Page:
Police decoys with Rolexes try to trap `Who's Who' muggers

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UNDERCOVER POLICE officers wearing expensive wrist watches have been deployed by Scotland Yard to tackle a spate of so-called "Rolex robberies" aimed at the rich and famous.

Detectives are also using secret surveillance cameras to track criminals suspected of the watch snatches. Since the beginning of the year more than 160 high-value watches, some worth tens of thousands of pounds, have been ripped from victims' wrists in the Central London area.

Celebrity victims in the so-called "Who's Who" robberies, involving jewellery and watches, include Britt Ekland, the actress, the Formula One boss Bernie Ecclestone and Anton Mosimann, the chef.

The watch thefts account for only 5 per cent of all street crime in Central London, the high-profile victims and the use of knives in several assaults has caused growing concern.

To catch the attackers, Scotland Yard is using men and women decoys, kitted out with expensive-looking watches and jewellery, to wander around high-risk areas as bait. The covert operation has proved successful in catching a number of prolific criminals.

Police believe there is a hard core of repeat robbers but that most attacks are opportunistic and there is no single group or gang. They have filmed key suspects trailing potential targets and in some cases videoed them bending over to make sure the watch is genuine.

The operation is part of a fresh drive against all street crime in Central London. In the past three months, street offences have risen by 16 per cent to 1,535 compared with the similar period last year.

Deputy assistant commissioner Andy Trotter, head of crime in Central London said: "The [criminals] are opportunistic thieves, they are disorganised and they will look around for likely targets. We see them wandering around, looking for targets, losing targets and finding another."

He said that most of the robbers were aged from 18 to 25 and travelled into the centre of the city from the north-west and south of London. A thriving black market for high value stolen watches operated in the capital. "They are very marketable," he explained. The so-called "time bandits" tend to work more in the summer when people are wearing short-sleeved clothes.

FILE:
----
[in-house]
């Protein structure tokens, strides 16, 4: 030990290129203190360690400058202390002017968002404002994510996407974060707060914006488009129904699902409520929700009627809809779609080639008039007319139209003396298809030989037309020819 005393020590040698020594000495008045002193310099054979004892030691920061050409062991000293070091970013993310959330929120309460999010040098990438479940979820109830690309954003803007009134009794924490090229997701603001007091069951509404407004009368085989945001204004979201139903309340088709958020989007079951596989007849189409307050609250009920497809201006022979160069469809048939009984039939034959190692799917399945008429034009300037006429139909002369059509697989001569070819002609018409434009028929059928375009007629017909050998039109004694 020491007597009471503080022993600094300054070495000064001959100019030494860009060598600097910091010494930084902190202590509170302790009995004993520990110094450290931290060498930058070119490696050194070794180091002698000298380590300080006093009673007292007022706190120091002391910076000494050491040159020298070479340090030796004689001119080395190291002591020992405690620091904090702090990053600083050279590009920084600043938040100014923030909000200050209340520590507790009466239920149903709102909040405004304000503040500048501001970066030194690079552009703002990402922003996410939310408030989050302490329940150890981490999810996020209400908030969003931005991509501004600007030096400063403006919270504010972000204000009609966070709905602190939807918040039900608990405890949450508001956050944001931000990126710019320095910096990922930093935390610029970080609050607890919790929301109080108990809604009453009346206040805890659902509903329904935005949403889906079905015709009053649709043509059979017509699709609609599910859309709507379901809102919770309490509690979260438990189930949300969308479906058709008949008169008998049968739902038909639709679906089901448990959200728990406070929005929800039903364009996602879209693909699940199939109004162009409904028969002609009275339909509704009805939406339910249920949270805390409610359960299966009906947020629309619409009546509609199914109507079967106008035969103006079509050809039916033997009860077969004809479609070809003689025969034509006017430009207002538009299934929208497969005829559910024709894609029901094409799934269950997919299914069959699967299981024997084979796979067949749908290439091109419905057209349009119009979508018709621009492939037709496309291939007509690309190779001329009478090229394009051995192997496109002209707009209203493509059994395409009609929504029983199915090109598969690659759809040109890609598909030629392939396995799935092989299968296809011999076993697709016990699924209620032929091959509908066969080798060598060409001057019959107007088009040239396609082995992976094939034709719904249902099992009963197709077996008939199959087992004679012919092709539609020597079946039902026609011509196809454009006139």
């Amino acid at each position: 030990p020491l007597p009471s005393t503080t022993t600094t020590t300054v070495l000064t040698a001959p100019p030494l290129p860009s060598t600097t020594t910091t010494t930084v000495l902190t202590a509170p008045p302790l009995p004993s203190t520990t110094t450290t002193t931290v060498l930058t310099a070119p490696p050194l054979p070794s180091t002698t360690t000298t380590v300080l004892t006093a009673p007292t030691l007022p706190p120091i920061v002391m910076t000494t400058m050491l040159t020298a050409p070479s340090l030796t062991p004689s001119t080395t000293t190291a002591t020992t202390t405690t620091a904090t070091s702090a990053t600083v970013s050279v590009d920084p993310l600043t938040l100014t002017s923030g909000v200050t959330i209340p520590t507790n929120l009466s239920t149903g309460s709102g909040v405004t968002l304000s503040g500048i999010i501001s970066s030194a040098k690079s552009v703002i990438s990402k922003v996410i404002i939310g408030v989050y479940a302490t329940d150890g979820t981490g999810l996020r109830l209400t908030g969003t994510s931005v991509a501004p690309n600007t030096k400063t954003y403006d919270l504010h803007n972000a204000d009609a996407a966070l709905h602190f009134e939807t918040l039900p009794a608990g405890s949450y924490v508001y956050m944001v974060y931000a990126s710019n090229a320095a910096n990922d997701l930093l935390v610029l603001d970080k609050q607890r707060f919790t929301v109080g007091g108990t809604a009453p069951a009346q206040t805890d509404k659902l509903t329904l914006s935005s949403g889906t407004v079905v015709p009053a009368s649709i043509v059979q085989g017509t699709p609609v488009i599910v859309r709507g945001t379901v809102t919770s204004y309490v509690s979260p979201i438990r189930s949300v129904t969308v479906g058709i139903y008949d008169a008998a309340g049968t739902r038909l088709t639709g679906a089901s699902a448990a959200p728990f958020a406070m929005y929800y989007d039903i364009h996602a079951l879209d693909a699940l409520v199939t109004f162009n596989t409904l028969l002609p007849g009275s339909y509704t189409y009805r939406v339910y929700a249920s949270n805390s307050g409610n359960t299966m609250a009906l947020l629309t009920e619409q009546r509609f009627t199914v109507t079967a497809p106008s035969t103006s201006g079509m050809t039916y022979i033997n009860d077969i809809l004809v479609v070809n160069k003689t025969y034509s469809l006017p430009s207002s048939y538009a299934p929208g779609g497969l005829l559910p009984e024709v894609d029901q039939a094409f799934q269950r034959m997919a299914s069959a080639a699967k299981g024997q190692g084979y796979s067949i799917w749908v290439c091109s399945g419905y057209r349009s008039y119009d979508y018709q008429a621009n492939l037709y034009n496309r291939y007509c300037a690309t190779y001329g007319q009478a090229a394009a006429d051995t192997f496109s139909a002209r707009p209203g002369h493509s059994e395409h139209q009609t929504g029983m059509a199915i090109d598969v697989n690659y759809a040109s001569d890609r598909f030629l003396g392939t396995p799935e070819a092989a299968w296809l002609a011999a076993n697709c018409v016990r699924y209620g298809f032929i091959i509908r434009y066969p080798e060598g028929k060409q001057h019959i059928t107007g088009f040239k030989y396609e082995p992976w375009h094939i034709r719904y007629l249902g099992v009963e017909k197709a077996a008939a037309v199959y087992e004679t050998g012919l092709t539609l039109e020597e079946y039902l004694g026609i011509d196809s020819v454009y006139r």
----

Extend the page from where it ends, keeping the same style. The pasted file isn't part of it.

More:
In the most recent celebrity mugging, Anton Mosimann, the chef, and his wife Kathrin were robbed at knifepoint outside their home in Kensington, west London on 5 July.

Mr Mosimann, 52, was punched in the face by the lone mugger, who forced Mrs Mosimann to hand over her pounds 10,000 Rolex. Mr Mosimann, former head chef at the Dorchester, also had his wallet taken. The couple had been returning home at night.

At the beginning of the month, a woman with her three-year-old daughter had her pounds 25,000 Jaeger Le Coultre watch torn from her wrist in north London by a man who escaped into a waiting car.

Last month, Robert Robinson, 71, the television and radio presenter and his wife Josephine were robbed of jewellery worth pounds 2,000 by three men.

In May, the wife of motor racing boss Sir Frank Williams lost up to pounds 100,000 in jewellery and a top-of-the-range BMW after being mugged at knifepoint outside her apartment by two men. In July 1996, another Formula One chief, Bernie Ecclestone, and his wife Slavica were attacked. Two thugs punched and kicked Mr Ecclestone in the face before wrenching a diamond ring worth hundreds of thousands of pounds from his wife's finger.

Multimillionaire financier Christopher Moran and his wife Helen were attacked in the same area. A watch and handbag worth pounds 15,000 were stolen. Muggers also snatched jewellery worth pounds 110,000 from Lady Weidenfeld, the wife of the publishing magnate.

Other celebrity mugging victims in the area have included media tycoon Michael Green and his wife, and actress Britt Ekland.

Earlier this year Miss Ekland told how she was left bleeding at a supermarket in Chelsea after a robber ripped off her pounds 10,000 diamond watch.